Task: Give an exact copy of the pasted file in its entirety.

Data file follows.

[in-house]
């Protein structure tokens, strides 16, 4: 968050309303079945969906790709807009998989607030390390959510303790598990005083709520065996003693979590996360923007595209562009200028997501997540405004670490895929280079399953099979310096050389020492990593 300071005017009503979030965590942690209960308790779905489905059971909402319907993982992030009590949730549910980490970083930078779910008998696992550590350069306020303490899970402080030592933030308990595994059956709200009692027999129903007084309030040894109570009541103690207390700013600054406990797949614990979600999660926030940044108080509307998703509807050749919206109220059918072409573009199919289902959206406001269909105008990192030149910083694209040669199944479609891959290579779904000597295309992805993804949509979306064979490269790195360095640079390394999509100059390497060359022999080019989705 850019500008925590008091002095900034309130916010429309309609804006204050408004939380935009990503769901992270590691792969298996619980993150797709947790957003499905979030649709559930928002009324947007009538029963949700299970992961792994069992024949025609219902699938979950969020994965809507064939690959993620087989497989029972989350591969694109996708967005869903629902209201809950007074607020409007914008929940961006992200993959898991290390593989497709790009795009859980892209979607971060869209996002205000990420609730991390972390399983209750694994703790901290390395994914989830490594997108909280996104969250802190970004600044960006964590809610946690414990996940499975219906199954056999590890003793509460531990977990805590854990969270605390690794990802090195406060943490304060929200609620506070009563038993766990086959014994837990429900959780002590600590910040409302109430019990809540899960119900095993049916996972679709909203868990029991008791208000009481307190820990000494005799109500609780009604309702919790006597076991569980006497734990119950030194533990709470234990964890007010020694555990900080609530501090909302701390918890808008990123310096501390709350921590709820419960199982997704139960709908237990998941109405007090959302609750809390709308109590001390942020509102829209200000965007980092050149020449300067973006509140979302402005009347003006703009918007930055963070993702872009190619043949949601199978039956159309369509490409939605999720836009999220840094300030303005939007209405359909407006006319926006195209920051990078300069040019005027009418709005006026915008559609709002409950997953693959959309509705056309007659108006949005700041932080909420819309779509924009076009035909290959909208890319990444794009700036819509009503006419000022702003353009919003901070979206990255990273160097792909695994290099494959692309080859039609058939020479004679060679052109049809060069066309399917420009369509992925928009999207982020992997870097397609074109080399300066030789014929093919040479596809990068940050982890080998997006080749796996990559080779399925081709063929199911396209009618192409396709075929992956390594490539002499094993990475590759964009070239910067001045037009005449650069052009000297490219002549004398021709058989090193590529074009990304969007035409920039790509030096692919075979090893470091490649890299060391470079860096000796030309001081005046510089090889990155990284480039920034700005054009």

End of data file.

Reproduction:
[in-house]
């Protein structure tokens, strides 16, 4: 968050309303079945969906790709807009998989607030390390959510303790598990005083709520065996003693979590996360923007595209562009200028997501997540405004670490895929280079399953099979310096050389020492990593 300071005017009503979030965590942690209960308790779905489905059971909402319907993982992030009590949730549910980490970083930078779910008998696992550590350069306020303490899970402080030592933030308990595994059956709200009692027999129903007084309030040894109570009541103690207390700013600054406990797949614990979600999660926030940044108080509307998703509807050749919206109220059918072409573009199919289902959206406001269909105008990192030149910083694209040669199944479609891959290579779904000597295309992805993804949509979306064979490269790195360095640079390394999509100059390497060359022999080019989705 850019500008925590008091002095900034309130916010429309309609804006204050408004939380935009990503769901992270590691792969298996619980993150797709947790957003499905979030649709559930928002009324947007009538029963949700299970992961792994069992024949025609219902699938979950969020994965809507064939690959993620087989497989029972989350591969694109996708967005869903629902209201809950007074607020409007914008929940961006992200993959898991290390593989497709790009795009859980892209979607971060869209996002205000990420609730991390972390399983209750694994703790901290390395994914989830490594997108909280996104969250802190970004600044960006964590809610946690414990996940499975219906199954056999590890003793509460531990977990805590854990969270605390690794990802090195406060943490304060929200609620506070009563038993766990086959014994837990429900959780002590600590910040409302109430019990809540899960119900095993049916996972679709909203868990029991008791208000009481307190820990000494005799109500609780009604309702919790006597076991569980006497734990119950030194533990709470234990964890007010020694555990900080609530501090909302701390918890808008990123310096501390709350921590709820419960199982997704139960709908237990998941109405007090959302609750809390709308109590001390942020509102829209200000965007980092050149020449300067973006509140979302402005009347003006703009918007930055963070993702872009190619043949949601199978039956159309369509490409939605999720836009999220840094300030303005939007209405359909407006006319926006195209920051990078300069040019005027009418709005006026915008559609709002409950997953693959959309509705056309007659108006949005700041932080909420819309779509924009076009035909290959909208890319990444794009700036819509009503006419000022702003353009919003901070979206990255990273160097792909695994290099494959692309080859039609058939020479004679060679052109049809060069066309399917420009369509992925928009999207982020992997870097397609074109080399300066030789014929093919040479596809990068940050982890080998997006080749796996990559080779399925081709063929199911396209009618192409396709075929992956390594490539002499094993990475590759964009070239910067001045037009005449650069052009000297490219002549004398021709058989090193590529074009990304969007035409920039790509030096692919075979090893470091490649890299060391470079860096000796030309001081005046510089090889990155990284480039920034700005054009």